[Penance, sees. 20 and 22]
1546 46. The proposition asserting that “the effect of excommunication is merely exterior, because by its nature it merely excludes from exterior communion with the Church”; as if excommunication were not a spiritual punishment, binding in heaven, obligating souls (from St. August., Epistle 250 to Bishop Auxilius; Tract 50 in lo., I2),–false, dangerous, condemned in art. 23 of Luther [see n. 763], at least erroneous.
[Sees. 21. and 23]
1547 47. Likewise, the proposition which teaches that it is necessary, according to the natural and divine laws, for either excommunication or for suspension, that a personal examination should precede, and that, therefore, sentences called “ipso facto” have no other force than that of a serious threat without any actual effect,–false, rash, pernicious, injurious to the power of the Church, erroneous.
1548 48. Likewise, the proposition which says that “useless and vain is the formula introduced some centuries ago of general absolution from excommunications into which the faithful might have fallen,”–false, rash, injurious to the practice of the Church.
1549 49. Likewise, the proposition which condemns as null and invalid “suspensions imposed from an informed conscience,”–false, pernicious, injurious to Trent.
1550 50. Likewise, in that decree which insinuates that a bishop alone does not have the right to make use of the power which, nevertheless, Trent confers on him (sees. 14, C. I de reform.) of legitimately inflicting suspensions “from an informed conscience,”–harmful to the jurisdiction of the prelates of the Church.
[Orders, sec. 4]
1551 51. The doctrine of the synod which says that in promoting to orders this method, from the custom and rule of the ancient discipline, was accustomed to be observed, “that if any cleric was distinguished for holiness of life and was considered worthy to ascend to sacred orders, it was the custom to promote him to the diaconate, or to the priesthood, even if he had not received minor orders; and that at that time such an ordination was not called ‘per saltum,’ as afterwards it was so called,”–
1552 52. Likewise, the doctrine which intimates that there was no other title for ordinations than appointment to some special ministry, such as was prescribed in the Council of Chalcedon; adding (Sec. 6) that, as long as the Church conformed itself to these principles in the selection of sacred ministers, the ecclesiastical order flourished; but that those happy days have passed, and new principles have been introduced later, by which the discipline in the choice of ministers for the sanctuary was corrupted;–
1553 53. Likewise, that among these very principles of corruption it mentions the fact that there has been a departure from the old rule by which, as it says (Sec. 5) the Church, treading in the footsteps of the Apostle, had prescribed that no one should be admitted to the priesthood unless he had preserved his baptismal innocence, since it implies that discipline has been corrupted by decrees and rules:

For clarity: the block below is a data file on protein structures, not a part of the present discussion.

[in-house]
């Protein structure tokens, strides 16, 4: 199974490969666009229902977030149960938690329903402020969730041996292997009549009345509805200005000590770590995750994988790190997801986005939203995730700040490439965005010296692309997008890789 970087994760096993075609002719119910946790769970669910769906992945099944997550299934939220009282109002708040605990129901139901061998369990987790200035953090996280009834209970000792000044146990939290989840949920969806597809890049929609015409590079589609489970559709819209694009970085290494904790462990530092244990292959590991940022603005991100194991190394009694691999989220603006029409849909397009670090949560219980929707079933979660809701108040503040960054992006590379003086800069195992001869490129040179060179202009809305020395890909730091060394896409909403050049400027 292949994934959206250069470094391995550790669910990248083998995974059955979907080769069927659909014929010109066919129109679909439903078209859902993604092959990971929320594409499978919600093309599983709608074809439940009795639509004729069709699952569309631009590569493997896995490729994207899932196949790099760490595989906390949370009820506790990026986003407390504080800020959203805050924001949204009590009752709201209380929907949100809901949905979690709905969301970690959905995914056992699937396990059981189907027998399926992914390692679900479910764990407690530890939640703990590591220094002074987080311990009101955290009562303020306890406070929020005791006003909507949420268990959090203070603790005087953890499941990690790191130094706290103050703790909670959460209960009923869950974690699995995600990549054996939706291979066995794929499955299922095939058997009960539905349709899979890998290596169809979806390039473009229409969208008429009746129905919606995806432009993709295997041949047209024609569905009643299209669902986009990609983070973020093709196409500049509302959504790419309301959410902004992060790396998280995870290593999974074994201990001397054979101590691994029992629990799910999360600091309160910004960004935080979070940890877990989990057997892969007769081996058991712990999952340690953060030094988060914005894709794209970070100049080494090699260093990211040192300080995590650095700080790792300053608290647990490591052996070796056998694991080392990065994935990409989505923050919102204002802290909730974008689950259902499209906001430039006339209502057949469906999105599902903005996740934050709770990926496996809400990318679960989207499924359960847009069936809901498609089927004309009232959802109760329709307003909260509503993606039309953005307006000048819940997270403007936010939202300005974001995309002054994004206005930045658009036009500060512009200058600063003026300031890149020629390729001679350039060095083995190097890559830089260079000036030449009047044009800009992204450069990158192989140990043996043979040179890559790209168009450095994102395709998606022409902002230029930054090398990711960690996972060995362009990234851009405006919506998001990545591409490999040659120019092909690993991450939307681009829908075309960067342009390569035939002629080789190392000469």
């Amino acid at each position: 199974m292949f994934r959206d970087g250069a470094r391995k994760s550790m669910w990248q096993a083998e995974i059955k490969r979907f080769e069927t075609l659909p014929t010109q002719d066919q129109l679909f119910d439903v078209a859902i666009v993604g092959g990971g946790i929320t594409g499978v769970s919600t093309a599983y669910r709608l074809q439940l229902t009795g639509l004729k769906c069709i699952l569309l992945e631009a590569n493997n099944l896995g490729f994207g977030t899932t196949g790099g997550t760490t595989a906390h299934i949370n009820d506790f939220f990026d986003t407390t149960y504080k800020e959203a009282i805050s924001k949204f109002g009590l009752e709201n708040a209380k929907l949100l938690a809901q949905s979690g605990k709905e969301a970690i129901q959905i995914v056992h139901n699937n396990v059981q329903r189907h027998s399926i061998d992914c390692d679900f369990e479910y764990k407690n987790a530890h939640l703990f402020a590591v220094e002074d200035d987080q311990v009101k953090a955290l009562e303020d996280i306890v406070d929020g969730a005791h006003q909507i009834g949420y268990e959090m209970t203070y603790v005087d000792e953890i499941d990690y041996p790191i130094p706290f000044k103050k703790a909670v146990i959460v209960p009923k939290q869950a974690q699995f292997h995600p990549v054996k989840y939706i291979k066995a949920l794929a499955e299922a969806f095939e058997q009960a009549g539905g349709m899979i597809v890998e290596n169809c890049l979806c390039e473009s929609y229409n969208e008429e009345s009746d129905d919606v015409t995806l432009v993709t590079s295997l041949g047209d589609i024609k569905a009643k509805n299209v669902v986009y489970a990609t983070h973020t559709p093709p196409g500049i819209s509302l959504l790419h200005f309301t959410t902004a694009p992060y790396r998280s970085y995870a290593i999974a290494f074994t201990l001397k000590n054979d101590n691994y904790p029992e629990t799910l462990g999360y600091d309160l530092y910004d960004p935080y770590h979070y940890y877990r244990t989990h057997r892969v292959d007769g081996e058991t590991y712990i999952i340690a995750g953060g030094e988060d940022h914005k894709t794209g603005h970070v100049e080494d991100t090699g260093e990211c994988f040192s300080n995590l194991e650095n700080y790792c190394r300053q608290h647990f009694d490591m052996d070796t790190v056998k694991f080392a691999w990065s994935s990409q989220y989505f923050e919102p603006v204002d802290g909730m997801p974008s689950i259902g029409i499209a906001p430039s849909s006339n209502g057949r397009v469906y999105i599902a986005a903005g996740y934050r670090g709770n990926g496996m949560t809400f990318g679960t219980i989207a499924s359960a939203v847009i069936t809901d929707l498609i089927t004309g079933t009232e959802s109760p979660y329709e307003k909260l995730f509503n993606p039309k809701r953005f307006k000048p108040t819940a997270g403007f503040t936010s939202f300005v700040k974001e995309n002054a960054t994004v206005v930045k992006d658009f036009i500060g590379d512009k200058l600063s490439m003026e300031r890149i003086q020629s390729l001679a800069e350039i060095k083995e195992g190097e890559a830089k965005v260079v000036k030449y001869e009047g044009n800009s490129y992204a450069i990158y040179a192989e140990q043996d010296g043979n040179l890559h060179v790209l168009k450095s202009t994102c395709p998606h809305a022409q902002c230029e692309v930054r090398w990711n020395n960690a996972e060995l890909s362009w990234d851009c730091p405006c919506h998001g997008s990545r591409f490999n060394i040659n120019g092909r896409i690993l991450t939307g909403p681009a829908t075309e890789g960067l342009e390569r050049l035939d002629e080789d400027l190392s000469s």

1) Whether by these ordinations “per saltum” have been forbidden;
2) or by these, for the need and advantage of churches, ordination without special title of office are approved, as the ordination for the title of patrimony, specifically approved by Trent, that obedience having been assured by which those so ordained are obliged to serve the necessities of the Churches in fulfilling those duties, for which, considering the time and the place, they were ordained by the bishop, just as it was accustomed to be done from apostolic times in the primitive Church;
3) or, by these a distinction was made by canon law of crimes which render the delinquents irregular; as if, by this distinction, the Church departed from the spirit of the Apostle by not excluding in general and without distinction from the ecclesiastical ministry all, whosoever they be, who have not preserved their baptismal innocence,–the doctrine is false in its several individual parts, rash, disturbing to the order intro duced for the need and advantage of the churches, injurious to the discipline approved by the canons and especially by the decrees of the Council of Trent.
1554 54. Likewise, the doctrine which notes as a shameful abuse ever to offer alms for the celebration of Masses, and for administering the sacraments, as well as to accept any offering so-called “of the stole,” and, in general, any stipend and honorarium which may be offered on the occasion of prayers or of some parochial function; as if the ministers of the Church should be charged with a shameful abuse because they use the right promulgated by the Apostle of accepting temporal aids from those to whom they furnish spiritual ministrations [Gal. 6:6],–false, rash, harmful to ecclesiastical and pastoral right, injurious to the Church and its ministers.
[Sec. 14 ]